7 comments to Nothing Ado About Too Much

  • Susan

    What is the approximate ratio of miso to mustard? That sauce sounds totally fabulous…!

  • Peter

    It depends on what the liquid you’re using is, but say somewhere between 2:1 and 3:1 miso to mustard. Let your tongue be your guide.

  • We do much the same thing — plant fewer and replant if the the season is long enough.

  • Jay M

    Thanks for the simple, but delicious preparation. I cooked up some of our freshly picked crooknecks this way for dinner with a few chilies and basil in the mix, then served over pasta with some fresh sorrel over the top. I’ll definitely be using up some of our zucchini this way as well! Keep up the good work!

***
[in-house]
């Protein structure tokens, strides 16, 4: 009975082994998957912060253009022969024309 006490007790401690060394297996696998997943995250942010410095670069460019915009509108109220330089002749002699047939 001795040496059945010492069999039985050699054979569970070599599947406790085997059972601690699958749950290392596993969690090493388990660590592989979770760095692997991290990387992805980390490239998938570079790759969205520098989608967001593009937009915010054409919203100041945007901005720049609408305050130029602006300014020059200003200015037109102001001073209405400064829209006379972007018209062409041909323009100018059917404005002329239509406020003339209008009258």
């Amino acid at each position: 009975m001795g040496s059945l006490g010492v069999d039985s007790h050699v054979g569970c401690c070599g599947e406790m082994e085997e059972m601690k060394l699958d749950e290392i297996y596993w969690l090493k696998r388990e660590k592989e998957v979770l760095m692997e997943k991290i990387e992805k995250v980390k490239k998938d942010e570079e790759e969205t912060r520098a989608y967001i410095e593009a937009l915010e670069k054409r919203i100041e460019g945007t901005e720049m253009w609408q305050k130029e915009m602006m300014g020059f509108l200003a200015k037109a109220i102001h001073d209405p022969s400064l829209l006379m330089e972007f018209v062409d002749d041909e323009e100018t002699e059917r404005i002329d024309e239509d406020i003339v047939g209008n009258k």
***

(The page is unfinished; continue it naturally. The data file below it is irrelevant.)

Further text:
• El

    Yay vegetables yay. Keep going.

    I enjoy caramelization as much as the next gal, but wow, this summer, I can’t bear to be near the stove. So I have been experimenting with vinegar cooking a la ceviche, making ribbons of squash or cukes and just soaking them in the stash of vinegars I have been making…it’s nice, as the result doubles as the evening salad.

    Must try miso/dijon though.

    • Peter

      You’ve had more heat and less rain than we have. I do that with cucumbers, and have done it with zukes after seeding them, when they’re not too big and spongy. I also like to cut them on my spiral slicer to make noodles, which take well to salt and vinegar.

Yours Truly



I'm a painter who happens to also spend a lot of time growing, making, and writing about food. I'm particularly interested in the intersection of frugal peasant cooking techniques and haute improvisation. And I have a really great personality.